Human sacrifice in Norse religion
April 26, 2013
I have been watching and enjoying the television drama, Vikings. I’ve been especially interested in the treatment of religion, both the native Norse religion of the Vikings and their encounter with the Christians. This has been drawn-out primarily through the capture and enslavement of a monk during one of the raids, but the most recent episode (#8) was entirely devoted to the Vikings’ pilgrimage to the temple at Uppsala in order to make a sacrificial offering to the Norse gods, for the purpose of continued protection and future prosperity. It is a powerful episode, including the struggles of faith by the monk, but especially in the depiction of human sacrifice by the Vikings.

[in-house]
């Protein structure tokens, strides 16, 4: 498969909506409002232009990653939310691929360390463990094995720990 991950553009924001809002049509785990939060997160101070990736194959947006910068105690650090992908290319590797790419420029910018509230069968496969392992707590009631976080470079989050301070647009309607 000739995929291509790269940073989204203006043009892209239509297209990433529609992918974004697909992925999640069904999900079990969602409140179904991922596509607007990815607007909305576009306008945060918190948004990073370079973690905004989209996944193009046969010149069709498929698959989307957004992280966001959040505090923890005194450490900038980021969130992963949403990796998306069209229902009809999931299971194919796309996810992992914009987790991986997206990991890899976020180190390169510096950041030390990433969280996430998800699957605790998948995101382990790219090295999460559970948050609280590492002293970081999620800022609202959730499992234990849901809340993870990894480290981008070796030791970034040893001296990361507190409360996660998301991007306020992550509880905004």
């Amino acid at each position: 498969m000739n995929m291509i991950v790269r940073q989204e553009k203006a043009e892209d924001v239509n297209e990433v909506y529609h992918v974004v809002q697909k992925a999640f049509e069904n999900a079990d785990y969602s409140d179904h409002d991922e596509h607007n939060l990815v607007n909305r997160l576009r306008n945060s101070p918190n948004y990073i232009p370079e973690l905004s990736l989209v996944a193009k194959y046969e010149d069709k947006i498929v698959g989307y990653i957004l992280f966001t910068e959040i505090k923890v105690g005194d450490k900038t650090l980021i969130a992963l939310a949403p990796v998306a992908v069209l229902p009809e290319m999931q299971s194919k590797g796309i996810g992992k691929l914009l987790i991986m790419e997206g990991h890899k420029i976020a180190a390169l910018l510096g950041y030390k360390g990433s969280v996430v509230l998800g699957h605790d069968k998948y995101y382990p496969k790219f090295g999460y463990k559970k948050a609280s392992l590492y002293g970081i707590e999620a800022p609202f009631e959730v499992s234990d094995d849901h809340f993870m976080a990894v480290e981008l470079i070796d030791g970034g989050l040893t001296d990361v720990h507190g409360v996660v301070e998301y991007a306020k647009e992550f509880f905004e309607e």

There have been some historical inaccuracies in the series noted by historians, such as the form of politics among the tribes (portrayed as autocratic instead of more democratic), but the sacrifice of humans is attested in the manuscripts. Most of these manuscripts are, naturally, from Christian sources — but not all. In fact, earlier in the series, we saw human ritual sacrifice during the ship burial (episode #6), which was attested by an Arab source in the 10th century (Ahmad ibn Fadlan).
During my undergraduate days, as a Religious Studies major, we studied neopaganism through anthropological studies of their nature festivals. The overwhelming feature of this movement is their desire to connect with nature in protest to a mundane and technocratic society, as well as in protest to Christianity’s perceived rejection of nature (understood in terms of eros). The more ardent advocates of neopagan religion actually advocate the recovery of the various mythological gods (although there is debate over the realist or symbolic nature of their existence). Anyway, I have yet to hear any advocates for the reintroduction of human sacrifice. That seems to be a feature of their innocent nature religion that is left out.